Paper Republic: Chinese Literature Matters

A growth story that speaks volumes

https://www.chinadailyhk.com/articles/244/220/113/1556249556581.html?newsId=81136&utm_medium=social&utm_source=twitter&utm_campaign=postfity&utm_content=postfity47687

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“I don’t have sales or publication figures at my disposal so this may not be the full picture, but it certainly feels as if there is a larger conversation happening around Chinese literature,” says Jeremy Tiang, an author and Chan Ho-kei’s translator. Tiang is also the managing editor of Pathlight, an English-language literary magazine focused on new writing from China.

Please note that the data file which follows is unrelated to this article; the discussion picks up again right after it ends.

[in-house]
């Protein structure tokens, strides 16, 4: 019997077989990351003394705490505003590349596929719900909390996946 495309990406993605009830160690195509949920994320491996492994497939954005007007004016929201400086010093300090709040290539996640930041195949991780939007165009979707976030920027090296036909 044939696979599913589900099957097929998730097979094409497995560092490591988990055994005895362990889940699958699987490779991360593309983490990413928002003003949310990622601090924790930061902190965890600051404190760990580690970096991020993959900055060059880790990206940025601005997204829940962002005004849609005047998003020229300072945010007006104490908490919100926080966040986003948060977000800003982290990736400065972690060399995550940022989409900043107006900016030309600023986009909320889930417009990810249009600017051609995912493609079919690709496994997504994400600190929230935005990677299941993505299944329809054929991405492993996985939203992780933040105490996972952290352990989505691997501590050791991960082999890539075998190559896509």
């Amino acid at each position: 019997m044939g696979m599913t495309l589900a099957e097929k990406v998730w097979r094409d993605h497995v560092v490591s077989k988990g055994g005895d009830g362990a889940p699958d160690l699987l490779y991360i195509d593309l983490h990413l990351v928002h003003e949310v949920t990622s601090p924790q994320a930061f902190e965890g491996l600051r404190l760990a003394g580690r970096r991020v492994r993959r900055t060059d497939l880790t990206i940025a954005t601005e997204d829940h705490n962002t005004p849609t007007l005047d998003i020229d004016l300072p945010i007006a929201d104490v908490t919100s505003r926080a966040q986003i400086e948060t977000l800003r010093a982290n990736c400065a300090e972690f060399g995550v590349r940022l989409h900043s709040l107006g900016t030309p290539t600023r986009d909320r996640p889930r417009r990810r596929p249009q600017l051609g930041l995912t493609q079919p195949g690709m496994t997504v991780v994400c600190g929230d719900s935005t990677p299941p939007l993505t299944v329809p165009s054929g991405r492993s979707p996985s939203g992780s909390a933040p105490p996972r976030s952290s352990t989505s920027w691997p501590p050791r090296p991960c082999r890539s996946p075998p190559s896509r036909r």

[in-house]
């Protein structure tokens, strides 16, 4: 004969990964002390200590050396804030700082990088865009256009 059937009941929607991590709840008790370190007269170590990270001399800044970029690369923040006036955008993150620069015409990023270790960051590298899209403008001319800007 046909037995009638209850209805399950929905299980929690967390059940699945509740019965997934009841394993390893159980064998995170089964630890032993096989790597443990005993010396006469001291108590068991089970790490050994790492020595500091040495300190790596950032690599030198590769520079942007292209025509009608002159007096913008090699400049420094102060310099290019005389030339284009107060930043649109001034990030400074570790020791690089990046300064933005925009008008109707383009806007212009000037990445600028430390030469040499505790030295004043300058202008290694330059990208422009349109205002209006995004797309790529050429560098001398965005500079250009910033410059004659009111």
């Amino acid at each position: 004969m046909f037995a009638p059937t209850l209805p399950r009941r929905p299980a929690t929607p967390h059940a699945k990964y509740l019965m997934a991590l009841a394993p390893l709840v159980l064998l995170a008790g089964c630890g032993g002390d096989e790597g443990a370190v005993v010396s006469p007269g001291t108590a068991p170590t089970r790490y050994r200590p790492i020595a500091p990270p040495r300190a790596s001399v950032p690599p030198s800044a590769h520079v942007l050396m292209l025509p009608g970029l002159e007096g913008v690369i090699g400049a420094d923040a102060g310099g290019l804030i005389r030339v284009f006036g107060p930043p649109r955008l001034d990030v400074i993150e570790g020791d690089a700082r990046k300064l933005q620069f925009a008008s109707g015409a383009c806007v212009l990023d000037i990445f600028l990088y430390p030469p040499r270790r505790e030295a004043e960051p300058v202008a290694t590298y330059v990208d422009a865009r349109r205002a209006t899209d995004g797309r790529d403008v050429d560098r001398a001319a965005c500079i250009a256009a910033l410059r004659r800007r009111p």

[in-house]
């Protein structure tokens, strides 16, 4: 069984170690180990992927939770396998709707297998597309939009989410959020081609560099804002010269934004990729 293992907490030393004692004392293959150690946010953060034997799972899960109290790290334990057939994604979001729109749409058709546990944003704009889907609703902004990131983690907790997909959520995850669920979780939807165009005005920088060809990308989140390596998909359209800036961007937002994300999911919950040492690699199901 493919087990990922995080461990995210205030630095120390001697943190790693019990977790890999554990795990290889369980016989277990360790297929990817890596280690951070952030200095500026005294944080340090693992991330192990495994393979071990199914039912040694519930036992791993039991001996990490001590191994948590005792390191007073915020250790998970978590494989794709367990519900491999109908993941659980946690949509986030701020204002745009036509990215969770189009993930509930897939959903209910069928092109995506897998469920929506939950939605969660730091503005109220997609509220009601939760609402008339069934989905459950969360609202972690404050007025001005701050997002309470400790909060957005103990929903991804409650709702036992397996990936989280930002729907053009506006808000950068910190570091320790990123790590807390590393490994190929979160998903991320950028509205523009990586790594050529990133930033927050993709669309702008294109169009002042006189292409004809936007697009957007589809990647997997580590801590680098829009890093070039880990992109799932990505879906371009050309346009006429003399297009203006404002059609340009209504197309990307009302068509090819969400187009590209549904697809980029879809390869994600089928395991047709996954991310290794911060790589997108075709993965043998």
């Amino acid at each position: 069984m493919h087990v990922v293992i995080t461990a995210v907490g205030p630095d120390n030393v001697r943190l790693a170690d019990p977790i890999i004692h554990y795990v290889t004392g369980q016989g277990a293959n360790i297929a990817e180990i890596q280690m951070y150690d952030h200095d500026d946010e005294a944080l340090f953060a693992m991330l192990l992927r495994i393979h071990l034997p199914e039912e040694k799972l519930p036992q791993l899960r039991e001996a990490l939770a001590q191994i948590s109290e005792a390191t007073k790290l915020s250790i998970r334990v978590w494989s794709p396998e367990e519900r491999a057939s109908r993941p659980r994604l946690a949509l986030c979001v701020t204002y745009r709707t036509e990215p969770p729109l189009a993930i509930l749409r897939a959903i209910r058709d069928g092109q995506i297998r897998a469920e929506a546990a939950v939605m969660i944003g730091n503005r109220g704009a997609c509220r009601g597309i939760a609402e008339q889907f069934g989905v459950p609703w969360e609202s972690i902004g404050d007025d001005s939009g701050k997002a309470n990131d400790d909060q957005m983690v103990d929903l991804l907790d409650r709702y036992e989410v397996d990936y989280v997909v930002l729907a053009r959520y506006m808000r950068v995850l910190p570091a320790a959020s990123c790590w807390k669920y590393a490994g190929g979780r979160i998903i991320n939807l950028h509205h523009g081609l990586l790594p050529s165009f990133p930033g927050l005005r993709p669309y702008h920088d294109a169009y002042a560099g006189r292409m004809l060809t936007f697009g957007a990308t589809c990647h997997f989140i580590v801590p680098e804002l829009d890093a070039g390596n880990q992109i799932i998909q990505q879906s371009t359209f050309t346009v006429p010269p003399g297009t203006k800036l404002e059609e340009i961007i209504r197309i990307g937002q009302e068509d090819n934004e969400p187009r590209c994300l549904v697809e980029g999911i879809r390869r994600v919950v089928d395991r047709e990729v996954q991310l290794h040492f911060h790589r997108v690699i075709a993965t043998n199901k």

“Part of this may be China’s increasing influence on the world stage. It may also be down to publishers waking up to the variety of Chinese literature available — moving beyond the big names and seeking out hidden gems such as Wu Ming-Yi (The Stolen Bicycle, translated by Darryl Sterk). There are also more agents working with Chinese writers.”

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